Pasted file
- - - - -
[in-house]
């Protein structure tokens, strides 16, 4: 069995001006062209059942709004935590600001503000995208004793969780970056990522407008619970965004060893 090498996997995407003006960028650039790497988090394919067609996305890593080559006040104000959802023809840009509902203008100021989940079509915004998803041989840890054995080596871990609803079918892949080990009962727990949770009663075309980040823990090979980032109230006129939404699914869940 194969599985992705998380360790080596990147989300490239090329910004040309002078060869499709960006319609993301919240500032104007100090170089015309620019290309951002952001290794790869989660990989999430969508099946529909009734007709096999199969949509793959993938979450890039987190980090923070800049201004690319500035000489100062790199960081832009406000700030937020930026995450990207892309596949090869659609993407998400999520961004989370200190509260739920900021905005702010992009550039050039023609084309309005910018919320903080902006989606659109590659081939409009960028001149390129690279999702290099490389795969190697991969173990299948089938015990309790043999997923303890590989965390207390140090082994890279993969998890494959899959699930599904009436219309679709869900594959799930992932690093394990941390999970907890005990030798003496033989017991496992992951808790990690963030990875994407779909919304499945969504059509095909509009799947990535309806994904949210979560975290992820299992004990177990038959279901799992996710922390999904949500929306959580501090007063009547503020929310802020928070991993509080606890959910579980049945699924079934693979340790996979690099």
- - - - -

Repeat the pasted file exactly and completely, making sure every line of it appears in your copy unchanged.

[in-house]
């Protein structure tokens, strides 16, 4: 069995001006062209059942709004935590600001503000995208004793969780970056990522407008619970965004060893 090498996997995407003006960028650039790497988090394919067609996305890593080559006040104000959802023809840009509902203008100021989940079509915004998803041989840890054995080596871990609803079918892949080990009962727990949770009663075309980040823990090979980032109230006129939404699914869940 194969599985992705998380360790080596990147989300490239090329910004040309002078060869499709960006319609993301919240500032104007100090170089015309620019290309951002952001290794790869989660990989999430969508099946529909009734007709096999199969949509793959993938979450890039987190980090923070800049201004690319500035000489100062790199960081832009406000700030937020930026995450990207892309596949090869659609993407998400999520961004989370200190509260739920900021905005702010992009550039050039023609084309309005910018919320903080902006989606659109590659081939409009960028001149390129690279999702290099490389795969190697991969173990299948089938015990309790043999997923303890590989965390207390140090082994890279993969998890494959899959699930599904009436219309679709869900594959799930992932690093394990941390999970907890005990030798003496033989017991496992992951808790990690963030990875994407779909919304499945969504059509095909509009799947990535309806994904949210979560975290992820299992004990177990038959279901799992996710922390999904949500929306959580501090007063009547503020929310802020928070991993509080606890959910579980049945699924079934693979340790996979690099």